The on-going strike by workers of Shougang Hierro Peru mine, a unit of China’s Shougang Group, has forced the company to halt its iron ore production and declare force majeure on shipments.
Shougang Hierro Peru country manager Raul Vera was quoted by Reuters as saying: “We are without activity.
“There is no production at the mine due to the work stoppage.”
In early August, the workers’ union announced that it would begin an indefinite strike from 18 August at the mine in Peru’s southern Ica region. The decision has been backed by Peru’s labour ministry.
According to a union leader, Julio Ortiz, workers are demanding a PEN15 ($5.26) raise in basic daily wages; however, it is claimed that the company has only offered an extra PEN2.8 ($0.98) a day.
Vera told the news agency that: “The regional office of the labour ministry in Ica…already has the technical and economic information needed and should produce a resolution in coming days.”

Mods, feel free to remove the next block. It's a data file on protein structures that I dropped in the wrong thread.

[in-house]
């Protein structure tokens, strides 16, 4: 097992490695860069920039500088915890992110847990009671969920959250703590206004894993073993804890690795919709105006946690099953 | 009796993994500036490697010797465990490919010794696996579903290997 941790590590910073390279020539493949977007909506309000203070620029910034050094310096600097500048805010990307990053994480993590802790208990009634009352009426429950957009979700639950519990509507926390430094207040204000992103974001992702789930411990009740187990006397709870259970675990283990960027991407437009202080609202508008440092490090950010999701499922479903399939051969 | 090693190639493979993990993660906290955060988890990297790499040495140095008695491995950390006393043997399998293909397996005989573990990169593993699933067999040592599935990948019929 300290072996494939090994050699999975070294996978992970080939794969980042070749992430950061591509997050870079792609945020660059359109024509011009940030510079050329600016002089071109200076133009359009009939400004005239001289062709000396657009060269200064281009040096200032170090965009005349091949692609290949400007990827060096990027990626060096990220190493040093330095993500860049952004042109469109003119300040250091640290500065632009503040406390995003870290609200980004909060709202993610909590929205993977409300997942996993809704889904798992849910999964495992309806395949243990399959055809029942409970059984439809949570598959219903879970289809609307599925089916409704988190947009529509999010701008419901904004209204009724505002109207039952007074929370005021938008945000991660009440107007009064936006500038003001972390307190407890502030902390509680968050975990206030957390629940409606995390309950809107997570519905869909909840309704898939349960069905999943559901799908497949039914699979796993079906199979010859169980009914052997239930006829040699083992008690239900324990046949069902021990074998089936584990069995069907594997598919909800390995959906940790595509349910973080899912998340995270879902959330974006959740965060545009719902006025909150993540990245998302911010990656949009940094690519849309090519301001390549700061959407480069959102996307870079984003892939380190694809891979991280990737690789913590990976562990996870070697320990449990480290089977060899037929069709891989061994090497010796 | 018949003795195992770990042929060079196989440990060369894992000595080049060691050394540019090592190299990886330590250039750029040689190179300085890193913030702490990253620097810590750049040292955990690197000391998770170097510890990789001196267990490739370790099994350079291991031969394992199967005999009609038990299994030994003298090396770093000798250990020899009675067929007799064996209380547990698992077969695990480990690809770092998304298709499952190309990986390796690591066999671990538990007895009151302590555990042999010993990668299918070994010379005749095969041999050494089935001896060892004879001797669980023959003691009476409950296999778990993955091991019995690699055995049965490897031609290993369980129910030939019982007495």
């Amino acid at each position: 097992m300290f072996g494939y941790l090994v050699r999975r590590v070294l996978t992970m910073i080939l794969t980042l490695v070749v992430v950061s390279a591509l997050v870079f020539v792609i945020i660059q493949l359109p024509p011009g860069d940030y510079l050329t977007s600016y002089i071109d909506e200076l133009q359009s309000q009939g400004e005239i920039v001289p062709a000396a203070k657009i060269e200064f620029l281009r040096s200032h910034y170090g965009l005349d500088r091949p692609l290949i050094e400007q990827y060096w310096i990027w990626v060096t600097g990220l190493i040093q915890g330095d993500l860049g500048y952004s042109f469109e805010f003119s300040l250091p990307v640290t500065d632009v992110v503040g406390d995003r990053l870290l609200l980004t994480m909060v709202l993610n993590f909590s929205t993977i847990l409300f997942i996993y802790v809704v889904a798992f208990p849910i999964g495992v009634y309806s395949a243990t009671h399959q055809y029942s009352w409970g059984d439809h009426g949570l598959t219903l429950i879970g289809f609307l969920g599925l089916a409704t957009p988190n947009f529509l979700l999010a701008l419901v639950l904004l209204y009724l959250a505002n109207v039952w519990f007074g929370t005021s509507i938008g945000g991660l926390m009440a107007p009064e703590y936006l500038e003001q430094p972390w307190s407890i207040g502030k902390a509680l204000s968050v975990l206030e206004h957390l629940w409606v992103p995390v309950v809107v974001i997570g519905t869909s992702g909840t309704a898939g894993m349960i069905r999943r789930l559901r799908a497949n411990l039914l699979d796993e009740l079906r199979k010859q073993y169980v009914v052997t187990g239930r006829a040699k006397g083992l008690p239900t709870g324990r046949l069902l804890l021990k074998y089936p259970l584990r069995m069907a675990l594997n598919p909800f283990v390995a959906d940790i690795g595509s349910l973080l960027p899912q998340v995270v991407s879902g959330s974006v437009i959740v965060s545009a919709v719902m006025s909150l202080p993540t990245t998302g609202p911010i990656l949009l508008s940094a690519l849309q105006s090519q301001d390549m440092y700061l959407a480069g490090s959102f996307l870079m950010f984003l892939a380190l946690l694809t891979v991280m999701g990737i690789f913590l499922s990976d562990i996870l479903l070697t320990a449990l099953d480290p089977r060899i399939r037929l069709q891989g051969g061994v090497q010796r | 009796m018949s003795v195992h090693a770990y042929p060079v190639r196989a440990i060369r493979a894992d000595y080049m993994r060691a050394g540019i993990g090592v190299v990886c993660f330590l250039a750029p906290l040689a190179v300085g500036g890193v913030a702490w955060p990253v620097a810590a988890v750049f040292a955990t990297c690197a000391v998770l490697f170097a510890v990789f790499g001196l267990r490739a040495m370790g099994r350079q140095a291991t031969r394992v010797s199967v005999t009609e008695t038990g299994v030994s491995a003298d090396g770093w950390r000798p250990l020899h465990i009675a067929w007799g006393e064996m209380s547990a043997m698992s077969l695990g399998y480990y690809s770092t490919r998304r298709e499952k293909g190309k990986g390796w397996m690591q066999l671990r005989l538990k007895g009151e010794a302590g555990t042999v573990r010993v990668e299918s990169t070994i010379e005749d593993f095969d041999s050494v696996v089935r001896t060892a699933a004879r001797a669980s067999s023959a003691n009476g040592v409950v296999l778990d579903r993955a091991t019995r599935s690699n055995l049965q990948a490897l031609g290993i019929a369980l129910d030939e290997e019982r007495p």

Shougang and the union hope that the Peruvian Government will resolve the issue this week by setting mandatory wage increments.
According to government figures, Shougang Hierro Peru is the only iron ore producer in the country and produced around 6.8 million tonnes of the mineral in 2013.
The latest strike comes one year after Shougang workers’ previous 30-day strike, which forced the company to stop production and shipments.